The idea of the ghost, spirit, or what we think of as the soul, acts as one of the predominant themes in Ghost in the Shell. The movie treats the ghost as something that resides within the body but does not serve as a part of it. Going beyond this, the Major acts as though her ghost functions as the most important part of her being, exhibiting indifference towards her body and its welfare.
Many cultures and religions, including Hindus, Greeks, Celtics, and Jews, have held a belief in the transmigration of the soul, the movement of the soul from one body to another after death. This suggests a sort of immortality of at least a part of the self. In Ghost in the Shell the Puppetmaster's ghost is able to travel into a cyborg body and eventually fuse with the Major's ghost, and this new combined ghost may then reside in the body of a little girl. Except for the Puppetmaster's ghost's initial state, born into a network, the ghost needs to live within a physical body, unable to survive on its own. The movie does not indicate what happens to a ghost when someone dies-whether it enters a new body or each new body has a new ghost. In the case of the Major's physical death her ghost, with Bateau's help, enters its new body. The ability of the ghost to survive the loss of its associated body allows it to become a stronger aspect of identity than the body itself.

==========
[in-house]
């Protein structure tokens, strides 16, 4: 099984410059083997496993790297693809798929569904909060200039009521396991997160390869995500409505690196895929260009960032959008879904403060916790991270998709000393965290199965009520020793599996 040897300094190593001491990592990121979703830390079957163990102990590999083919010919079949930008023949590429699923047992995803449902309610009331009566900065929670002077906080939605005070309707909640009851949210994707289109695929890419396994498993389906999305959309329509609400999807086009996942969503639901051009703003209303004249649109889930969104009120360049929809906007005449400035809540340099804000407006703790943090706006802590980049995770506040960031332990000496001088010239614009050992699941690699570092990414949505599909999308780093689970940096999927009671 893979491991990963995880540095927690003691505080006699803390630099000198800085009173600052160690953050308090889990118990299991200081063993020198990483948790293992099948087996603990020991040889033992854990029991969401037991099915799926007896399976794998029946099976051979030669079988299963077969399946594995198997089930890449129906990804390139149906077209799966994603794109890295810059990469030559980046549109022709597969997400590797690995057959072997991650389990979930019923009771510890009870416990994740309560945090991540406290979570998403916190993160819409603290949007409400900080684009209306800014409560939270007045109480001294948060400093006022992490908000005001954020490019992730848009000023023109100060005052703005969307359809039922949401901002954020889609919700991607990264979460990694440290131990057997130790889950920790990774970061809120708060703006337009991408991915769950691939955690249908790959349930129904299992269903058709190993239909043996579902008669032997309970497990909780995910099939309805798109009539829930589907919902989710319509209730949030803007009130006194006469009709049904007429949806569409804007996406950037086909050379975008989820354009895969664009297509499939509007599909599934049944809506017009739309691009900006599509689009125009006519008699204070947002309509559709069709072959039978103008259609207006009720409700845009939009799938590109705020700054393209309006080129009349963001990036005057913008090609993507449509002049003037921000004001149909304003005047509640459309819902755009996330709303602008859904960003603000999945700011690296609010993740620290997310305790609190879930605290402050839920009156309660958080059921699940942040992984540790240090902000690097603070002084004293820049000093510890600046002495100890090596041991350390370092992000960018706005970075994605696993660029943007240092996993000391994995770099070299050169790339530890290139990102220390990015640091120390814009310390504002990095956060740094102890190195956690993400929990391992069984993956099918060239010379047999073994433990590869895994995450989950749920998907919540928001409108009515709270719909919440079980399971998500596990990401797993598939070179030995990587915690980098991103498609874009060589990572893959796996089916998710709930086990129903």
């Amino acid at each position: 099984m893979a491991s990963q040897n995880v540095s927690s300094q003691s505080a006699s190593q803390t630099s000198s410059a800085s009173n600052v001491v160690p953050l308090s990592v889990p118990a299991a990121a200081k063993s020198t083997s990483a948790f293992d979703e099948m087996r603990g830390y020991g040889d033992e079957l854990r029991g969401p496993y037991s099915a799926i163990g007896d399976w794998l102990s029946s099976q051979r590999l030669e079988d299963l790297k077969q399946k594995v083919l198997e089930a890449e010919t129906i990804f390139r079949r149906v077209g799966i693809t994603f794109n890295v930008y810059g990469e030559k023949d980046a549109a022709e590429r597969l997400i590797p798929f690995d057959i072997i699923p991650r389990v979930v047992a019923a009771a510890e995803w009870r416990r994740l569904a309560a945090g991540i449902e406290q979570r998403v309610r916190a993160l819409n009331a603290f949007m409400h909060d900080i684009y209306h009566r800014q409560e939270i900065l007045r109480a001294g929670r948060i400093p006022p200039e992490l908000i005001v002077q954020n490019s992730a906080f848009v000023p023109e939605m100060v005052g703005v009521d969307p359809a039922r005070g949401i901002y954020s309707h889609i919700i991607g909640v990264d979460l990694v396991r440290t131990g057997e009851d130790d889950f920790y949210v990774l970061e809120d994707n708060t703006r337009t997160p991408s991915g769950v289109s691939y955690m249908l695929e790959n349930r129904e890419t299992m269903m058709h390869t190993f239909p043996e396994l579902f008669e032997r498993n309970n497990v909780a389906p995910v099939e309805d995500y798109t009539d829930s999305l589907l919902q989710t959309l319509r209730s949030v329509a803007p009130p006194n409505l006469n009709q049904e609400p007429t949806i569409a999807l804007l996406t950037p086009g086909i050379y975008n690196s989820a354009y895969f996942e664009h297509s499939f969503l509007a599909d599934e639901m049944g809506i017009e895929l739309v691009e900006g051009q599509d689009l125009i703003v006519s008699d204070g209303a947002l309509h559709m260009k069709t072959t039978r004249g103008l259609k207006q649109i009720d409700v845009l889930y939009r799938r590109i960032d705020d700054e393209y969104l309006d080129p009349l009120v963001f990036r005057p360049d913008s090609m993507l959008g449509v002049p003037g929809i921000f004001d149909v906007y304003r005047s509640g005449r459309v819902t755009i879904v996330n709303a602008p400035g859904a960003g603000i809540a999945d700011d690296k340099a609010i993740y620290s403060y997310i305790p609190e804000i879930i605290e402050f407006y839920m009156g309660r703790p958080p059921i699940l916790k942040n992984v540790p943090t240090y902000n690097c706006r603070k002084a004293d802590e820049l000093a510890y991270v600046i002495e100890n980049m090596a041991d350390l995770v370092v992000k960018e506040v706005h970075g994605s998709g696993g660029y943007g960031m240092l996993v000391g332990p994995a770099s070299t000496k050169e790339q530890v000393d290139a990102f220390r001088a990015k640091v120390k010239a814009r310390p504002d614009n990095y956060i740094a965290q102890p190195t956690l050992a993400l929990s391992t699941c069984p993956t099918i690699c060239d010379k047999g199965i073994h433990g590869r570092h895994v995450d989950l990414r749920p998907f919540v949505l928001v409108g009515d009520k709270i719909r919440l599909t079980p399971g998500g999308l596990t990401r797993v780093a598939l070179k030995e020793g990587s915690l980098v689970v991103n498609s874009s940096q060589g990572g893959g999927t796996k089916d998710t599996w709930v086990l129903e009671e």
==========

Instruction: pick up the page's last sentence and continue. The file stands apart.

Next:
The Major's indifference towards her body suggests the importance of the soul in determining identity. The Major often appears naked to her allies and enemies without any sign of embarrassment or that anything is amiss. Even when her efforts to defeat the tank in the end result in her ripping off her arms she does not register pain, regret, anger, or any emotion. When the tank lifts her and begins crushing her head she does not cry out or express fear, and when Bateau comes to her rescue she still speaks in the same voice and tone as she always had. The Major's chief concern is ensuring her ghost's survival, and the physical body is nothing more than a shell of sorts to her, the medium the ghost exists in.
1. Of the cultures which believe in the transmigration of the soul, from which does the movie most likely get its ideas? Or do its ideas on transmigration occur independently of these cultures? How can you tell?
2. How do other characters besides the Major treat their souls and bodies?
3. If both humans and cyborgs have bodies and ghosts (souls), how can a line between the two be driven? Is possession of a soul an equalizing factor among life forms?
Ghost in the Shell, Copyright 1996, Manga Entertainment, Inc.
Last modified 22 March 2005